05:12 GMT04 June 2020
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    Every month, US Central Command - CENTCOM - reports on civilian casualties arising from airstrikes. Research indicates the organization is much slower to report these fatalities than terrorist deaths, suggesting the US is more concerned about promoting its "successes" than determining the true extent of "collateral damage" it regularly inflicts.

    The analysis, undertaken by the Council on Foreign Relations, shows CENTCOM takes an average 95 days to announce whether a coalition strike resulted in a civilian casualty, but a mere 11 days for the Pentagon to celebrate a strike killing a key terrorist target.

    The figures were determined by averaging the time elapsed between military announcements in 115 cases of civilian casualties and 19 fallen terrorists.

    One can only speculate as to why there is such a big discrepancy, but in the least it suggests publicizing the deaths of terrorists is a much higher priority for the US military than determining how many civilians have inadvertently been killed in the process.

    While Pentagon officials claim all reports of civilian casualties are taken "seriously" and assessed "thoroughly" —  suggesting there should be requisite surveillance and analytical resources to enable accurate and swift reporting of civilian casualties — civilian casualties reported by CENTCOM almost certainly undercut the true scale of the carnage.

    Colonel Joe Scrocca has acknowledged the US military has neither the means nor manpower to conduct rigorous investigations of civilian deaths.

    As the US-led coalition's airstrikes against Daesh in Iraq and Syria escalate in intensity, there has been an almost inevitable corresponding increase in civilian casualties.

     Airwars estimates at least 4,700 civilians have been killed in US-led actions since August 2014, but CENTCOM perhaps implausibly assesses deaths to be closer to 230 in all 24,550 strikes.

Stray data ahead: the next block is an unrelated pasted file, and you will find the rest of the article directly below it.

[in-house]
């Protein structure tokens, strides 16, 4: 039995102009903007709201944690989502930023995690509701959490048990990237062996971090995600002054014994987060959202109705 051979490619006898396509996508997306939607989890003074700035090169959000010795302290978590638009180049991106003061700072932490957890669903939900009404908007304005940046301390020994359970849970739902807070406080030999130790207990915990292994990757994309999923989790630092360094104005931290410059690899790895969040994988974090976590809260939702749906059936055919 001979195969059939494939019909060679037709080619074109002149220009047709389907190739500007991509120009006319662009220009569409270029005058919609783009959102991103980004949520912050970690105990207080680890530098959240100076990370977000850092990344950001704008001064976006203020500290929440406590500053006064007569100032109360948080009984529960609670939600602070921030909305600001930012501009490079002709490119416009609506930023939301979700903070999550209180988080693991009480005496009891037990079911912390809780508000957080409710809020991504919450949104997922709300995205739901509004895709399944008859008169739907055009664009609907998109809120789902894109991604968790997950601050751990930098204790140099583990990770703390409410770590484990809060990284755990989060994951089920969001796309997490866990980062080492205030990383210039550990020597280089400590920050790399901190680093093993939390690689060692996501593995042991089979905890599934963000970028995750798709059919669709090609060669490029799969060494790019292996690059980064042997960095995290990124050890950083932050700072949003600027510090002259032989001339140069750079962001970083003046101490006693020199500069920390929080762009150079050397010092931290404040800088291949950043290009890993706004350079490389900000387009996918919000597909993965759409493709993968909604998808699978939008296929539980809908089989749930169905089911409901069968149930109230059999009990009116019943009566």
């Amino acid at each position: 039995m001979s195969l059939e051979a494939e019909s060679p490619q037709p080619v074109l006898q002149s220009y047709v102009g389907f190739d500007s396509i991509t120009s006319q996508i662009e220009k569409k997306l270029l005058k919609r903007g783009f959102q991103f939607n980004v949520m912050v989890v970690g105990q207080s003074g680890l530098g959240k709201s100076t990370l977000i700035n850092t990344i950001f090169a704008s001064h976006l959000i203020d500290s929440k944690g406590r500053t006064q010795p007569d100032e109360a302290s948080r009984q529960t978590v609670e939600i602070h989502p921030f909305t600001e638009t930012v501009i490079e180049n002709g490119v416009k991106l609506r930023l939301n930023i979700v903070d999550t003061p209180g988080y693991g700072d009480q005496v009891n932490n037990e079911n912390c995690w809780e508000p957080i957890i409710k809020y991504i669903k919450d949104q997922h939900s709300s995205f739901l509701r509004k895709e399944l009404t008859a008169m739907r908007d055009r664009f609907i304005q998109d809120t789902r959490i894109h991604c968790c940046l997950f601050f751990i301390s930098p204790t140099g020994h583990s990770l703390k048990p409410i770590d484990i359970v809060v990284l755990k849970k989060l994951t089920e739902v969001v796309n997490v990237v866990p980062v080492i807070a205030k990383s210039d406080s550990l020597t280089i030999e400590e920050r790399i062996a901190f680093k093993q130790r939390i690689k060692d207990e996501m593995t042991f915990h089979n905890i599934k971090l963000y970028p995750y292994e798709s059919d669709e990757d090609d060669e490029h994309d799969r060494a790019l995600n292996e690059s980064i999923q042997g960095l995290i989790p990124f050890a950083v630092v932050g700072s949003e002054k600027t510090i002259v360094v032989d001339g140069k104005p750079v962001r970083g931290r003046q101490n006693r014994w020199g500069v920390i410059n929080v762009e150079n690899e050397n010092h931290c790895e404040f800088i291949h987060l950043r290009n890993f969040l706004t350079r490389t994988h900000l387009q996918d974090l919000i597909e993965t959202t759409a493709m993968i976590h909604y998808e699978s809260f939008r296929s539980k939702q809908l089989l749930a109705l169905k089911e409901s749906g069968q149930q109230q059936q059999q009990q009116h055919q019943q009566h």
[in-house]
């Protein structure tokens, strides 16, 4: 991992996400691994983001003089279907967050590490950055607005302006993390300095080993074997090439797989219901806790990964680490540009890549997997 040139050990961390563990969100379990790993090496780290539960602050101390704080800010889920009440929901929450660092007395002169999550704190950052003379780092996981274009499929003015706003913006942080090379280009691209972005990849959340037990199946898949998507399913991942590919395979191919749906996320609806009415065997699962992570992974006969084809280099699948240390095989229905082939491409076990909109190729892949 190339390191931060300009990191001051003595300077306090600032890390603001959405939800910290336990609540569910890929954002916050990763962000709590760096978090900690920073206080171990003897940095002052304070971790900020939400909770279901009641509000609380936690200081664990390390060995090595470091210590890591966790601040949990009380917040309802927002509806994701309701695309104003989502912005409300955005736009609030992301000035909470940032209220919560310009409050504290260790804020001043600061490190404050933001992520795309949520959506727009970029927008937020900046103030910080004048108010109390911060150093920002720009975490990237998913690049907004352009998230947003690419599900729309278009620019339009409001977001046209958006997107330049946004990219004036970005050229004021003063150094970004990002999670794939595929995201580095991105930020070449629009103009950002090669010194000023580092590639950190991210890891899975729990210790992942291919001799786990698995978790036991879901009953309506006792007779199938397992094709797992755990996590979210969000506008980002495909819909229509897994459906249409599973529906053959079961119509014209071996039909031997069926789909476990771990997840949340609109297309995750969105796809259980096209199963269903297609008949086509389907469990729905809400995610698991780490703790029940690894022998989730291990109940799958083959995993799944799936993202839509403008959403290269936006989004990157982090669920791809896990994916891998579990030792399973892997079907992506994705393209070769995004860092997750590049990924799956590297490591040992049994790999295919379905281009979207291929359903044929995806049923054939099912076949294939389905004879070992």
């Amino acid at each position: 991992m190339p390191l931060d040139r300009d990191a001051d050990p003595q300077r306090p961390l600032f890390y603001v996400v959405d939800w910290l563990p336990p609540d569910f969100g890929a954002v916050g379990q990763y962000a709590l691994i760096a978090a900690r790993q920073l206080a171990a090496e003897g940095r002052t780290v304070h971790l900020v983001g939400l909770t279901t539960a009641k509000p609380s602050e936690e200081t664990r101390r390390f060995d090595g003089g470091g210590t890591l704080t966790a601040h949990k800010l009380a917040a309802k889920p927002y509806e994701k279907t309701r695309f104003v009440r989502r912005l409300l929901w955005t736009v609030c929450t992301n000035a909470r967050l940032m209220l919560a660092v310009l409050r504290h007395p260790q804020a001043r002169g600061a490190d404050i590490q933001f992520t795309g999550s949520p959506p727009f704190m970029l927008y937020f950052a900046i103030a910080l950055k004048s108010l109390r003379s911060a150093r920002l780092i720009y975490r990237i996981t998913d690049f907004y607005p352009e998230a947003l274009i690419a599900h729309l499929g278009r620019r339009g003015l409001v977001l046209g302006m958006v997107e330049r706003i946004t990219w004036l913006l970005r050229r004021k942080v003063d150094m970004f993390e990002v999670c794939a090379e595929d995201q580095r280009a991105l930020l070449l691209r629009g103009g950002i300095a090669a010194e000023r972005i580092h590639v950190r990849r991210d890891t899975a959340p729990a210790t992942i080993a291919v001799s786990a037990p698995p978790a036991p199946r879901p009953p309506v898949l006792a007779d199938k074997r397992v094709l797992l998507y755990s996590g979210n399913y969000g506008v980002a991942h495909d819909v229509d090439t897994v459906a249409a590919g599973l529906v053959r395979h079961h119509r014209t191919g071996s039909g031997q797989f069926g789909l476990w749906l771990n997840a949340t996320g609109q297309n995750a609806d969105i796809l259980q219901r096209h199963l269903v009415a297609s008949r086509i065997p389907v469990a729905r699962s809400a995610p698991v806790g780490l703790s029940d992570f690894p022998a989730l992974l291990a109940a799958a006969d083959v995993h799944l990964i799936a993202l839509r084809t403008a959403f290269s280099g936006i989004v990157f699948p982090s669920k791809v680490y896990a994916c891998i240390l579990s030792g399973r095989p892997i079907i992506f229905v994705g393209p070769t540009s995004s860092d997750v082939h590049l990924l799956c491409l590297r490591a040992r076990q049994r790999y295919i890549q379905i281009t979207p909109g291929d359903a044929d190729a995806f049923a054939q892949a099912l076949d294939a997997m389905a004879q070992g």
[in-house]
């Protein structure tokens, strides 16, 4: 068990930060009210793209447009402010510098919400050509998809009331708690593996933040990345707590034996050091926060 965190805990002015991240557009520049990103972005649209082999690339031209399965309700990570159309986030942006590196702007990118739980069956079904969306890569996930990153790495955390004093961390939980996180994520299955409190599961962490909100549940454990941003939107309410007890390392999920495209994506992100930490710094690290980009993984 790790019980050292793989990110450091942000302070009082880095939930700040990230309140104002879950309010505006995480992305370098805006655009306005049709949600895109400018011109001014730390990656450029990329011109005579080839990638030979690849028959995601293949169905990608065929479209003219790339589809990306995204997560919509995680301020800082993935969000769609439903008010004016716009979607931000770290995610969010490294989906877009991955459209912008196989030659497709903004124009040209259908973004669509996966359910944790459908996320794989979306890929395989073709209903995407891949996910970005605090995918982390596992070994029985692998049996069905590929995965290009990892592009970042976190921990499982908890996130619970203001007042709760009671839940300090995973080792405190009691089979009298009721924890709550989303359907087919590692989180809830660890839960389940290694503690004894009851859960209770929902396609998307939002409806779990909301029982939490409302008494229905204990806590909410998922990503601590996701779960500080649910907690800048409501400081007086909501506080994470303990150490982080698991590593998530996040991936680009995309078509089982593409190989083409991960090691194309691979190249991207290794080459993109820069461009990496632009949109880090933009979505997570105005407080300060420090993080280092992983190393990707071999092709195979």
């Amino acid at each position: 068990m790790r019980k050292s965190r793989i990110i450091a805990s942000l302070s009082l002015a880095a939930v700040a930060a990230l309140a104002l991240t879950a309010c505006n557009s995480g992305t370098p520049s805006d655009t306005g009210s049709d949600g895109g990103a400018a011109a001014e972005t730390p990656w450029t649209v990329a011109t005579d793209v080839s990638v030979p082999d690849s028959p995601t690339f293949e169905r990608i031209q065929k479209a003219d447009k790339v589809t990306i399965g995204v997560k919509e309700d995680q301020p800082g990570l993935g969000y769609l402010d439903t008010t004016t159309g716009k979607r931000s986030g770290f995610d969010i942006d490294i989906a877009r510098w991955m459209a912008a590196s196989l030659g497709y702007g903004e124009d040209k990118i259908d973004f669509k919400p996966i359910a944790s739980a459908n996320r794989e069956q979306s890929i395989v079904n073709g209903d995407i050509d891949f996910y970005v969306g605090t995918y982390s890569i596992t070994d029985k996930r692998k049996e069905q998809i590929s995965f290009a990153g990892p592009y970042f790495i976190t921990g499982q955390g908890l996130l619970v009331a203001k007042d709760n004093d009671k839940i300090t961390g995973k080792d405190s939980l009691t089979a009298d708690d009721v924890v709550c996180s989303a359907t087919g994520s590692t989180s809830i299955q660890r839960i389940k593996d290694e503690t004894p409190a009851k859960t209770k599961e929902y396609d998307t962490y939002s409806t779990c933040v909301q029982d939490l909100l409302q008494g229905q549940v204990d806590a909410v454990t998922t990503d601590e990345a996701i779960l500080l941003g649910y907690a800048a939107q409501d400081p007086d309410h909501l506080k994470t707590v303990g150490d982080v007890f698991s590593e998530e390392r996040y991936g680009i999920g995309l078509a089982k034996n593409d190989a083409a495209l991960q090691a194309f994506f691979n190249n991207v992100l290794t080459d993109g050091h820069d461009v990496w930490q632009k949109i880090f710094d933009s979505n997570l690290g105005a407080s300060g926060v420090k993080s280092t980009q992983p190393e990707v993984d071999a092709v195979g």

Some sources have even suggested civilians are the primary target of US airstrikes, rather than extremist groups.

    Omar al-Asad, Deputy Head of the Syrian parliament committee on foreign affairs, has said the US "kills ordinary Syrians" in "criminal acts" while "shying away" from Daesh forces, in operations that should be described as "sabotage and laying waste, not liberation."

    "The Americans would've liberated Raqqa a long time ago if they wanted; they know every patch of terrain in the city thanks to their satellites," he told Sputnik Arabic.

    Omar al-Asad also accused the US of perpetrating crimes against civilians in the provinces of Aleppo, Deir ez-Zor and Raqqa on a daily basis.

    For example, at the start of August, coalition forces may have conducted an airstrike against a hospital in Raqqa using phosphorous bombs.

    Whatever the true scale of the issue, the impact of civilian deaths on local communities cannot be doubted. As former US Air Force's deputy chief of staff for intelligence Lieutenant General Bob Otto observed in October 2015, inadvertently killing innocent men, women, and children creates a "backlash" — "we might kill three [civilians] and create ten terrorists."

    As a result, it's surely imperative investigating claims of civilian harm, holding those responsible to account, and assuring past errors are not repeated is made the US forces' highest priority in all their many foreign entanglements, rather than broadcasting the "success" of slaying an apparent terrorist leader.


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    terrorists, civilian casualties, US military, civilian deaths, airstrike, Airwars, US Armed Forces, CENTCOM, US Army, Syria, Iraq, United States, Middle East
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